Good experiences END well.

You should read the rest of this post to understand why I wanted to insert a picture of an anal prob here.  You should google image search "fast and slow anal" to understand why I didn't.

Actually, you probably shouldn't do that google search.

I dare you to not read on.  


I do Agile and TOC because it makes me and people working in, or with, software development teams happier.  

Let me give you a little example.  It happened a couple of months ago.

Background: We've just launched a brand new consumer division and while loads of people contributed to the project's success I'm happy claiming my contribution made a big difference.

Here's the good bit: about 8 weeks ago the delivery team had a celebration afternoon, followed by bubbly and snacks.

Here's the important bit: Roughly 5 weeks ago they launched.

Huh? Yep, the delivery team was so relaxed and confident about the solution that they took an entire afternoon out to celebrate THREE WEEKS BEFORE THEY LAUNCHED.  

It's the first time I've seen something like that.


Which was an awesome thing because the first half-dozen months - where we put together a brand spanking new development team and then figured out how to work in an agile way - were rough.

I need to tell you about Peak-end theory.  


Nobel prize winner Daniel Kahneman wrote a great big book called Thinking Fast and Slow.  The New York Times has a great article on it and I'm cutting and pasting from that in what follows.  

What does it mean to be happy? When Kahneman first took up this question, in the mid 1990s, most happiness research relied on asking people how satisfied they were with their life on the whole. But such retrospective assessments depend on memory, which is notoriously unreliable.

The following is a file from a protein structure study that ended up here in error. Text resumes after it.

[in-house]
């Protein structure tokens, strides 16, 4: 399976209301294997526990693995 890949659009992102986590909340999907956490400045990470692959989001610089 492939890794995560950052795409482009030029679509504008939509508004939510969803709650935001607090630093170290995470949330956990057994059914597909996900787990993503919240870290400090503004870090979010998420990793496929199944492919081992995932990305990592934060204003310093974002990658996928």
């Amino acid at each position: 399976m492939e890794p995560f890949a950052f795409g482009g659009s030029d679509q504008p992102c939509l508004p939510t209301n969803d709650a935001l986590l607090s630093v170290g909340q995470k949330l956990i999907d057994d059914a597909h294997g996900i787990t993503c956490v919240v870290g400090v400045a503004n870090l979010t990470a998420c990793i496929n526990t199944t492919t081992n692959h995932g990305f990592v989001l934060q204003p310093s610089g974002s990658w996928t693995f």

What if, instead, a person’s actual experience of pleasure or pain could be sampled from moment to moment, and then summed up over time? Kahneman calls this “experienced” well-being, as opposed to the “remembered” well-being that researchers had relied upon. And he found that these two measures of happiness diverge in surprising ways.

What makes the “experiencing self” happy is not the same as what makes the “remembering self” happy. In particular, the remembering self does not care about duration — how long a pleasant or unpleasant experience lasts. Rather, it retrospectively rates an experience by the peak level of pain or pleasure in the course of the experience, and by the way the experience ends.

Here's the big you've been waiting for:

These two quirks of remembered happiness — “duration neglect” and the “peak-end rule” — were strikingly illustrated in one of Kahneman’s more harrowing experiments.

Two groups of patients were to undergo painful colonoscopies.

The patients in Group A got the normal procedure. So did the patients in Group B, except — without their being told — a few extra minutes of mild discomfort were added after the end of the examination.

Which group suffered more? Well, Group B endured all the pain that Group A did, and then some. But since the prolonging of Group B’s colonoscopies meant that the procedure ended less painfully, the patients in this group retrospectively minded it less. (In an earlier research paper though not in this book, Kahneman suggested that the extra discomfort Group B was subjected to in the experiment might be ethically justified if it increased their willingness to come back for a follow-up!)

As with colonoscopies, so too with life.


This is an vital concept if you're an Agile change agent - maybe the most important.  

If you are transitioning to Agile, or even if you are just starting an agile project with a new team (which will, inevitably, form and storm - then maybe form and storm again and again as staff come and go) then things will be difficult.  It's vital that, early on, you manage your teams' moods' and set their expectations low: things will start rough then get better.    

They might not believe you (since you've previously spent weeks telling them how awesome Agile is) but when it does end well, people will remember the good-ending much more than the rough start.  And then, provided you keep that memory alive, the next project will start much easier.  Why?  Because they'll recognise that dealing with the hard stuff at the start of the job is not only natural, it's also a big part of their job.

clarke chingComment